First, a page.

On this trip, Opande is accompanied by Daniel Chea, Liberia's defense minister, a controversial former supporter of Charles Taylor. Opande is relying on Chea to help disarm the government troops whom Chea once trained.

Chea tells the men that war has led the country nowhere. "No infrastructure; our education system is zero; everybody's poor .... This is the end game. Do I make myself clear?"

Opande hears that the former government troops have been setting up roadblocks to extort money and food from travelers. Opande tells one man that he has misbehaved and that he will lose his rank. "The way you want to be treated is the way you will treat other people, you understand?" Opande upbraids him.

The United Nations wants to move quickly with the disarmament plan, Deeter says, but only one-third of the 15,000 troops promised to Liberia are in place. The United Nations is pressuring Opande to get the disarmament going so as to pave the way for fund-raising for Liberia, but Opande worries that he doesn't have enough troops. For example, when word spreads that rebels can trade in their weapons for cash, some 9,000 rebels arrive at a disarmament camp that was designed to process only a couple of hundred trades per day. Opande says his men are overwhelmed.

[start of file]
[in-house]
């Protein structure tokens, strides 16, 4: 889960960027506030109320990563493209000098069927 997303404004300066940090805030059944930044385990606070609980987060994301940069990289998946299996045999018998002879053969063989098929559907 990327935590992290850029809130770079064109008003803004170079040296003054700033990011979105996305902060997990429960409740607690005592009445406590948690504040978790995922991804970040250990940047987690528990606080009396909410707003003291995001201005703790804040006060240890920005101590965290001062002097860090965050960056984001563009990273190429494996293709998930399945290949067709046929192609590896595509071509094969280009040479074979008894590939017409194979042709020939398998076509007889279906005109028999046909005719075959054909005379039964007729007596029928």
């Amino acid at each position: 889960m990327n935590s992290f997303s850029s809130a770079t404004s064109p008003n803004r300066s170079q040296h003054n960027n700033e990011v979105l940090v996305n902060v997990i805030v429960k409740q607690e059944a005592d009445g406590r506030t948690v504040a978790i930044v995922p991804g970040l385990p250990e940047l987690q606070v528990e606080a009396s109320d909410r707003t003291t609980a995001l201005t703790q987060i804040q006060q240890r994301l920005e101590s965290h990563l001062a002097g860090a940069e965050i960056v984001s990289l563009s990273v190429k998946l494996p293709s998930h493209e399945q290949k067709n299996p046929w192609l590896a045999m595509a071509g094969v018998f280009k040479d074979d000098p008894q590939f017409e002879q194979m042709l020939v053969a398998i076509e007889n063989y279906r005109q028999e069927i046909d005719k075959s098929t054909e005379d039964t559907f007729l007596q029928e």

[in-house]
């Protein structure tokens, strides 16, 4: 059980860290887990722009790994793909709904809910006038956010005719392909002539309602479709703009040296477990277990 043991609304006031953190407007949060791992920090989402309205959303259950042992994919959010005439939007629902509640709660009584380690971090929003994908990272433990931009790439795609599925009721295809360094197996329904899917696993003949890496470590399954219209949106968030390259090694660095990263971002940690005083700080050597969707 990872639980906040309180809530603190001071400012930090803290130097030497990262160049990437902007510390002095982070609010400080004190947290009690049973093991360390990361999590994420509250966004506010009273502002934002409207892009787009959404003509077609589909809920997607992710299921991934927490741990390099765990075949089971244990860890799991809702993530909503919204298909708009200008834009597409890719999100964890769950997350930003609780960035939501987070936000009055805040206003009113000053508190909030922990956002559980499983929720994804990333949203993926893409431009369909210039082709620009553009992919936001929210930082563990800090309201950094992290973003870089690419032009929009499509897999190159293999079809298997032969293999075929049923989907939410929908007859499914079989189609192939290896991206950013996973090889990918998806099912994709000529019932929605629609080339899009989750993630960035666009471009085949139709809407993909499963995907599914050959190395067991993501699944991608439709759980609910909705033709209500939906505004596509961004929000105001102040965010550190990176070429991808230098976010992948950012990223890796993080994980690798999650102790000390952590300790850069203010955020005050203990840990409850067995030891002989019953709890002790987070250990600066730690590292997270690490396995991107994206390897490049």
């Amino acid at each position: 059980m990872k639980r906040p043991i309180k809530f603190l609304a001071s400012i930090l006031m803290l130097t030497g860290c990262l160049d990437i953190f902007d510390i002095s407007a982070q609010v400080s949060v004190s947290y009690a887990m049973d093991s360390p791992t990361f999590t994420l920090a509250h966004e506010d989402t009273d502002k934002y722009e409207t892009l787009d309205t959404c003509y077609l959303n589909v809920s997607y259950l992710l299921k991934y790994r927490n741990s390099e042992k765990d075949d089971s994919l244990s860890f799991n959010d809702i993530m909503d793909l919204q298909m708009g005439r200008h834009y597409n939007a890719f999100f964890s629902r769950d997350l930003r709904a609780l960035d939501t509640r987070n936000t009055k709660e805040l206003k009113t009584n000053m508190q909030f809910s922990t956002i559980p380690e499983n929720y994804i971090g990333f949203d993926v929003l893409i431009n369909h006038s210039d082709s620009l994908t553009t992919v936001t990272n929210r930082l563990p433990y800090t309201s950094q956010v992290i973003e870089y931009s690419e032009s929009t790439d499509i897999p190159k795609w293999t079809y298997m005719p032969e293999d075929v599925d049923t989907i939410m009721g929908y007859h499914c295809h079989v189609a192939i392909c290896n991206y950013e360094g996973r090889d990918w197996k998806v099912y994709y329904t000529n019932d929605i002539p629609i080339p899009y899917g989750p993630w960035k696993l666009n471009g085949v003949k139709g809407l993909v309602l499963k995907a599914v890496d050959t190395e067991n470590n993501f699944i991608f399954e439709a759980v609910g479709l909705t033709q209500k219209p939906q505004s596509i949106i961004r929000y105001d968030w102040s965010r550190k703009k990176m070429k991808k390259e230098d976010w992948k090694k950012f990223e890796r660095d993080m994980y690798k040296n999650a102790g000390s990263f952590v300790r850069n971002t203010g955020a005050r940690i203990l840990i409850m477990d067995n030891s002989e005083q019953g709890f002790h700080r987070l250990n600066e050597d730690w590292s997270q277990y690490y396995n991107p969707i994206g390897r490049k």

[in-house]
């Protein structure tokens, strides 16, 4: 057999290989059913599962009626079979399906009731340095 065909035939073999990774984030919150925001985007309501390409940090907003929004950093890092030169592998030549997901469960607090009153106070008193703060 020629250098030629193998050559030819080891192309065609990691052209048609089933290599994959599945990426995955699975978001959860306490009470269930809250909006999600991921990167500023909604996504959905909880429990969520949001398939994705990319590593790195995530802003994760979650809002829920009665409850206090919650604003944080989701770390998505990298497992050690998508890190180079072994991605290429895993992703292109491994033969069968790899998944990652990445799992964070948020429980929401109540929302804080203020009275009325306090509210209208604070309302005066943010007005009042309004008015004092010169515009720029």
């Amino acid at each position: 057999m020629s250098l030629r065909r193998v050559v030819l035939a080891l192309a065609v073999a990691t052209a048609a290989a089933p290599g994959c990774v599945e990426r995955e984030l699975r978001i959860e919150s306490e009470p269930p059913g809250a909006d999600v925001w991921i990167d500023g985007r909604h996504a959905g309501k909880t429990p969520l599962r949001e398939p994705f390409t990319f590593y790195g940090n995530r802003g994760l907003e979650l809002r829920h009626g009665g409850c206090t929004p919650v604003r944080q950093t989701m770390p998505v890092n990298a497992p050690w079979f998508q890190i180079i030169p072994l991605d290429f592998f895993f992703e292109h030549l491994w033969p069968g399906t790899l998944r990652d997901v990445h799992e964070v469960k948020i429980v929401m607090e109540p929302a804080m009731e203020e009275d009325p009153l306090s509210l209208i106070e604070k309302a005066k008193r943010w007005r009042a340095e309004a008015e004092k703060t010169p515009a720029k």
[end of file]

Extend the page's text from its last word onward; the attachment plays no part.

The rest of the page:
After mobs of frustrated young soldiers go on a rampage in Monrovia, leaving 12 people dead, Opande is forced to temporarily suspend disarmament and regroup.

Much of Liberia is still in the hands of armed rebels, Deeter says. She goes to visit one group whose members consider themselves the saviors of Liberia because they led the charge to oust Charles Taylor. When she meets Colonel Amos Tomba, he shows her his weapons. Deeter says that these soldiers are eager to disarm because they have been surviving on food gathered from the bush.

One rebel, Wolfcatcher, says that he wants to go to university now that the war is over, but he worries that because of his rebel past, he might not get far in the general population.

"They shouldn't think about the wrongs that some of us did to them," he says. "They should waive everything, let bygones be bygones."

Opande, Tomba says, has a tough job: Taking guns from a group of boys is not easy.

Back on a plane, Opande is headed upcountry with Aisha Conneh, the wife of an important rebel leader and powerful in her own right. Her followers affectionately call her "the Iron Lady." Opande says she was a mother figure for many young rebels.

Deeter explains that Conneh is along in order to help convince the rebels to disarm. But Conneh sees the rally as an opportunity to bolster loyalty by handing out cash. A riot nearly breaks out, and Opande cuts the trip short. He admonishes Conneh for causing chaos by handing out money.